22 September 2022

“The Era of the Global Internet is Over” According to CFR Task Force Report

Daniel Pereira

Nate Fick, who was confirmed last week to lead the State Department’s Bureau of Cyberspace and Digital Policy, was also the co-chair (along with Jami Miscik of Global Strategic Insights) of the Council on Foreign Relations (CFR) Independent Task Force on Cybersecurity.

In May, the CFR Task Force delivered their final report, Confronting Reality in Cyberspace: Foreign Policy for a Fragmented Internet, which concluded “that, —among other things—the era of the global internet is over; Washington will be unable to stop further fragmentation; data is a source of geopolitical competition; the United States has taken itself out of the digital trade sphere (undercutting Washington’s ability to lead abroad); cybercrime is a pressing national security threat; and Washington and its allies have failed to impose sufficient consequences on attackers.” (1)

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Germany must shake off its habit of finding excuses for inaction

Constanze Stelzenmüller

A German decision to send Leopard 2 tanks to Ukraine would send a powerful signal to the Kremlin, Constanze Stelzenmüller writes. This article originally appeared in the Financial Times.

Life: it’s unfair. German Defense Minister Christine Lambrecht gave a long-prepared speech in Berlin on Monday, in which she laid out her thinking on strategy. She asserted confidently that Germany was destined by “our size, our geographical location, our economic power, in short our heft” to be a “leading power in Europe, whether we like it or not.”

The strategic adversaries uppermost in Lambrecht’s mind are, however, at home. She is striving to assert her authority at a time when the Foreign Ministry is writing Germany’s first ever national security strategy. It does not help that leaders of her Social Democratic Party (SPD)’s parliamentary group are vocal skeptics of what some pointedly refer to as “chic bellicism,” or a fashionable taste for war.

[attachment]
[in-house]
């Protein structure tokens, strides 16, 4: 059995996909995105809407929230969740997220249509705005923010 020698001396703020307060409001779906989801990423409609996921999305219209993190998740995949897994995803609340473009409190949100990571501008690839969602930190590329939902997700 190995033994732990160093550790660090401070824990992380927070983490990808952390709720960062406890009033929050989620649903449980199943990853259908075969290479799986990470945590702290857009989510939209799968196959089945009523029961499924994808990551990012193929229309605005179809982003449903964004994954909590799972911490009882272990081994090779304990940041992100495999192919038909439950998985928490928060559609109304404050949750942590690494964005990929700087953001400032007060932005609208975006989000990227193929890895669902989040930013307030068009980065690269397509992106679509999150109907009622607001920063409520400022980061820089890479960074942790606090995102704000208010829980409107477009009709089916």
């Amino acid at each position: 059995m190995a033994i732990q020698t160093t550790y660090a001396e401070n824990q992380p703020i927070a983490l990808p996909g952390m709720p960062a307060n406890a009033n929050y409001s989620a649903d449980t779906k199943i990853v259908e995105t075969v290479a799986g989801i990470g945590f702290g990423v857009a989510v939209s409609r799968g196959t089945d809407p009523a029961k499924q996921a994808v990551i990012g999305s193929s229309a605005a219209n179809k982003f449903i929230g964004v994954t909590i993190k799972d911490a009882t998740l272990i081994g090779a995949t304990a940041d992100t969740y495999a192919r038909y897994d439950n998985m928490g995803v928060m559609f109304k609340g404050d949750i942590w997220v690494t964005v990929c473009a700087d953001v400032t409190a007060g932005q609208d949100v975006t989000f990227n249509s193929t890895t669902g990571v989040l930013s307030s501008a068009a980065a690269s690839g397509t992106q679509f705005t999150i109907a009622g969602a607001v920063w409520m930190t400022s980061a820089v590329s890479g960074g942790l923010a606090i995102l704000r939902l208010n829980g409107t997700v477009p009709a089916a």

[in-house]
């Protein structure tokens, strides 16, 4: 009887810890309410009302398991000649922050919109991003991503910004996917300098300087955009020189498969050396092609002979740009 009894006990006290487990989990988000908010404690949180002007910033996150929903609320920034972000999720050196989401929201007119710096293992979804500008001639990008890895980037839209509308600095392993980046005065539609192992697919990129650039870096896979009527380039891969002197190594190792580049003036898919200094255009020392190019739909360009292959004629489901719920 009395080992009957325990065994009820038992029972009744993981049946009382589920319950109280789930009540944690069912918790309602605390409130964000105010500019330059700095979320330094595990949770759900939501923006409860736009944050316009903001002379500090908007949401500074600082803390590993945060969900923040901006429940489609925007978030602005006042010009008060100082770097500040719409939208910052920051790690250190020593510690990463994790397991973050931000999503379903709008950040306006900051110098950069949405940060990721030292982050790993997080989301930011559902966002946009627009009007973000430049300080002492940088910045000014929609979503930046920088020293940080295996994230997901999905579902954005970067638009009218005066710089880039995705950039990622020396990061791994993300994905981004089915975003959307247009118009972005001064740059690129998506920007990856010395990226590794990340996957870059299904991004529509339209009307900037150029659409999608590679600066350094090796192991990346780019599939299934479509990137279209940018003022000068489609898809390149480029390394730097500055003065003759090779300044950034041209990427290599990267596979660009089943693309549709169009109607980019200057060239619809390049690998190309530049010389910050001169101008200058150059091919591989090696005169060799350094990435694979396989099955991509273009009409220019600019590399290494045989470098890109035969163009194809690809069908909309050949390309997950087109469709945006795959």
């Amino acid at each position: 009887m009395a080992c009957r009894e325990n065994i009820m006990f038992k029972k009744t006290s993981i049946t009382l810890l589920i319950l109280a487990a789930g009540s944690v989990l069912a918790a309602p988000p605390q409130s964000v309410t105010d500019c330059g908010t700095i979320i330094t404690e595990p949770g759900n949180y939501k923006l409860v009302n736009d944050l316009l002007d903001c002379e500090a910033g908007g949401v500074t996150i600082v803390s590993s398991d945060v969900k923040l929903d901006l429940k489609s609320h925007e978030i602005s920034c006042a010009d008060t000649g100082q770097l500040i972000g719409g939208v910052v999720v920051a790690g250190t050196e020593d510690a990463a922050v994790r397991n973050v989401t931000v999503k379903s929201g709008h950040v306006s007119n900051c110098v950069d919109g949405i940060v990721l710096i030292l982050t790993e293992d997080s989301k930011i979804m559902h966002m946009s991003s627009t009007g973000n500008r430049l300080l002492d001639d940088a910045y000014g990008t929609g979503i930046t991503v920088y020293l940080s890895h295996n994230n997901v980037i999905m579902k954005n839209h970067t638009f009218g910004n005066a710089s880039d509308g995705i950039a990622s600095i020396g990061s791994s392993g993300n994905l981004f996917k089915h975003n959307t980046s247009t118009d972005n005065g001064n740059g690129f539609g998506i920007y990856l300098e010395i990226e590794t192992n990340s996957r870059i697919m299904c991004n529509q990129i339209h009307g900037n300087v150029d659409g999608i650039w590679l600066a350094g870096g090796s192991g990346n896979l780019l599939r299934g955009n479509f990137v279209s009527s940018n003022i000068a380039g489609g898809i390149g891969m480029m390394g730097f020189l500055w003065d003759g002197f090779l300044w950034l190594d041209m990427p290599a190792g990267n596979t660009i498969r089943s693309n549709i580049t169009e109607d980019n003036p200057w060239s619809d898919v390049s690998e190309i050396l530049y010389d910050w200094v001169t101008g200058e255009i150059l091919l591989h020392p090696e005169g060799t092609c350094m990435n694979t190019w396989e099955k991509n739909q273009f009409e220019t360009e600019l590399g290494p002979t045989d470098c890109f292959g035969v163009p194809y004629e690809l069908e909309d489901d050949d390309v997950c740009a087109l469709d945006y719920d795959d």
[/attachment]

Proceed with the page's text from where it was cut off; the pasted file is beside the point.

The Narco-Terrorist Taliban


NEW DELHI – The strategic folly of US President Joe Biden’s Afghan policy has been laid bare in recent weeks. First, the country came back under the control of the Pakistan-reared Taliban. The announcement of the interim government’s composition then dashed any remaining (naive) hope that this Taliban regime would be different from the one the United States and its allies ousted in 2001. Beyond the cabinet including a who’s who of international terrorism, narcotics kingpins occupy senior positions.

Afghanistan accounts for 85% of the global acreage under opium cultivation, making the Taliban the world’s largest drug cartel. It controls and taxes opioid production, oversees exports, and shields smuggling networks. This is essential to its survival. According to a recent report by the United Nations Security Council monitoring team, the production and trafficking of poppy-based and synthetic drugs remain “the Taliban’s largest single source of income.” So reliant is the Taliban on narcotics trafficking that its leaders have at times fought among themselves over revenue-sharing.

Bundesbank: Germany faces recession, double-digit inflation


FRANKFURT — Germany is heading into recession as inflation is set to top the 10-percent mark, the Bundesbank said in its monthly report on Monday.

“There are mounting signs of a recession in the German economy in the sense of a clear, broad-based and prolonged decline in economic output,” the report said.

The central bank projects a moderate contraction for the current quarter and more pronounced declines in activity in the final quarter of this year and the first quarter of next year.